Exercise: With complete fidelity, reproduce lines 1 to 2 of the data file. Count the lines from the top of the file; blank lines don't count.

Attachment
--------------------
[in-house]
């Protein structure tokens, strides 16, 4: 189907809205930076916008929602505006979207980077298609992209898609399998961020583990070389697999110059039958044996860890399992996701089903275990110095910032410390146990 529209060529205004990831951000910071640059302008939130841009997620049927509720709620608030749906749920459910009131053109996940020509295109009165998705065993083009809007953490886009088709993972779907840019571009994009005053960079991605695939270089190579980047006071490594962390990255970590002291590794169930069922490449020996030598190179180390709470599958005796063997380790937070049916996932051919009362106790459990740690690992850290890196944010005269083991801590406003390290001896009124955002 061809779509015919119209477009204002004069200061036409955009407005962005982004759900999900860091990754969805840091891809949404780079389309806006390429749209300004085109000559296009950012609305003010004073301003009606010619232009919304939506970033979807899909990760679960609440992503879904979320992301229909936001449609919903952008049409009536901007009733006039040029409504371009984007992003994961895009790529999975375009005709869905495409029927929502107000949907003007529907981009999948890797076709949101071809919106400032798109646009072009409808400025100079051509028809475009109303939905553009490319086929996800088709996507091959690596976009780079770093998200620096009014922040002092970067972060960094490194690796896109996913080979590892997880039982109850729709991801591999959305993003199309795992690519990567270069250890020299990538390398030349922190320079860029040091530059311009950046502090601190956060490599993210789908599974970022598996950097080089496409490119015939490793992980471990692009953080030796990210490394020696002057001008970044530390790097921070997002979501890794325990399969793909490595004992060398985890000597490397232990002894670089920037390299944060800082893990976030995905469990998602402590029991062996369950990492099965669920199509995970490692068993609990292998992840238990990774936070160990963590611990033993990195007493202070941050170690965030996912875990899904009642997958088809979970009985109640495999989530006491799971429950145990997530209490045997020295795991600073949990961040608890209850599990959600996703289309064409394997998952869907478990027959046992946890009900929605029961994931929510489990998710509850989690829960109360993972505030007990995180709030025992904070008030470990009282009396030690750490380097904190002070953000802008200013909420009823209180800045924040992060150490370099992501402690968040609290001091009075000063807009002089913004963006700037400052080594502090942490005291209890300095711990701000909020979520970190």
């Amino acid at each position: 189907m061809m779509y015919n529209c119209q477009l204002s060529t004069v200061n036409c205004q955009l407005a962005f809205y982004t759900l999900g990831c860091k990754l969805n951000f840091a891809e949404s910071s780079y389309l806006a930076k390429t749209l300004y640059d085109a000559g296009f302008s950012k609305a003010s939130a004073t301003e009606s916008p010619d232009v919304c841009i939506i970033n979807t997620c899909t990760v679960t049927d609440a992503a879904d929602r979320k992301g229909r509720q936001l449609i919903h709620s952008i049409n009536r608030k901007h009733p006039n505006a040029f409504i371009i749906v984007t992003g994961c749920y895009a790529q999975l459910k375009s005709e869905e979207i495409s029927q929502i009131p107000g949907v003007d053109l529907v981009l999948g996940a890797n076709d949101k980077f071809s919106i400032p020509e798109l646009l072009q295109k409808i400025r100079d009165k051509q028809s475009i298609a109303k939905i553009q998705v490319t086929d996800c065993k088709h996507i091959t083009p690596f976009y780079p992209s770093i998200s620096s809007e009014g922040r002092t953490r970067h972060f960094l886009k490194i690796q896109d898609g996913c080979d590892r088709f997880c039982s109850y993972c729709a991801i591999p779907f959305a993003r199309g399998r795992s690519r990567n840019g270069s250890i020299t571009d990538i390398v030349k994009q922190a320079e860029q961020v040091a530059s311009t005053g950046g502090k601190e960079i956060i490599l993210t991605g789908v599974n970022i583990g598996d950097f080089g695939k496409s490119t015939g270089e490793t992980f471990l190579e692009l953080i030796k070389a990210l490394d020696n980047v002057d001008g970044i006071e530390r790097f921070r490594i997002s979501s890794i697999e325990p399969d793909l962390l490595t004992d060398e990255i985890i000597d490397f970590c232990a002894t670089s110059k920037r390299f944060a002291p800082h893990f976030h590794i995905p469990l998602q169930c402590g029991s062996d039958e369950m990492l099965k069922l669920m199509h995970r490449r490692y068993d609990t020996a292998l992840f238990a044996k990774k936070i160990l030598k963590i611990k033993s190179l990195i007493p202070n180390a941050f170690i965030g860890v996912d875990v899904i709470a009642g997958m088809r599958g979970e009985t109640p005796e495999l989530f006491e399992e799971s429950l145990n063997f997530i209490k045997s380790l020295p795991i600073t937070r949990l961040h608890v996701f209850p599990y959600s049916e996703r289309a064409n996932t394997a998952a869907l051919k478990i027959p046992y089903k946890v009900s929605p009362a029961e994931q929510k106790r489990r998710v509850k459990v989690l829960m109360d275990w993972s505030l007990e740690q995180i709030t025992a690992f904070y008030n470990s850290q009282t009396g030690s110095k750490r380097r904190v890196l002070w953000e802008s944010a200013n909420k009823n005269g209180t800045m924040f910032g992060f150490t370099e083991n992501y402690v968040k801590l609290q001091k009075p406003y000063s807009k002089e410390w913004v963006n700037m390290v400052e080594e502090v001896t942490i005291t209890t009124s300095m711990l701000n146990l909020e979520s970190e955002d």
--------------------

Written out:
[in-house]
């Protein structure tokens, strides 16, 4: 189907809205930076916008929602505006979207980077298609992209898609399998961020583990070389697999110059039958044996860890399992996701089903275990110095910032410390146990 529209060529205004990831951000910071640059302008939130841009997620049927509720709620608030749906749920459910009131053109996940020509295109009165998705065993083009809007953490886009088709993972779907840019571009994009005053960079991605695939270089190579980047006071490594962390990255970590002291590794169930069922490449020996030598190179180390709470599958005796063997380790937070049916996932051919009362106790459990740690690992850290890196944010005269083991801590406003390290001896009124955002 061809779509015919119209477009204002004069200061036409955009407005962005982004759900999900860091990754969805840091891809949404780079389309806006390429749209300004085109000559296009950012609305003010004073301003009606010619232009919304939506970033979807899909990760679960609440992503879904979320992301229909936001449609919903952008049409009536901007009733006039040029409504371009984007992003994961895009790529999975375009005709869905495409029927929502107000949907003007529907981009999948890797076709949101071809919106400032798109646009072009409808400025100079051509028809475009109303939905553009490319086929996800088709996507091959690596976009780079770093998200620096009014922040002092970067972060960094490194690796896109996913080979590892997880039982109850729709991801591999959305993003199309795992690519990567270069250890020299990538390398030349922190320079860029040091530059311009950046502090601190956060490599993210789908599974970022598996950097080089496409490119015939490793992980471990692009953080030796990210490394020696002057001008970044530390790097921070997002979501890794325990399969793909490595004992060398985890000597490397232990002894670089920037390299944060800082893990976030995905469990998602402590029991062996369950990492099965669920199509995970490692068993609990292998992840238990990774936070160990963590611990033993990195007493202070941050170690965030996912875990899904009642997958088809979970009985109640495999989530006491799971429950145990997530209490045997020295795991600073949990961040608890209850599990959600996703289309064409394997998952869907478990027959046992946890009900929605029961994931929510489990998710509850989690829960109360993972505030007990995180709030025992904070008030470990009282009396030690750490380097904190002070953000802008200013909420009823209180800045924040992060150490370099992501402690968040609290001091009075000063807009002089913004963006700037400052080594502090942490005291209890300095711990701000909020979520970190």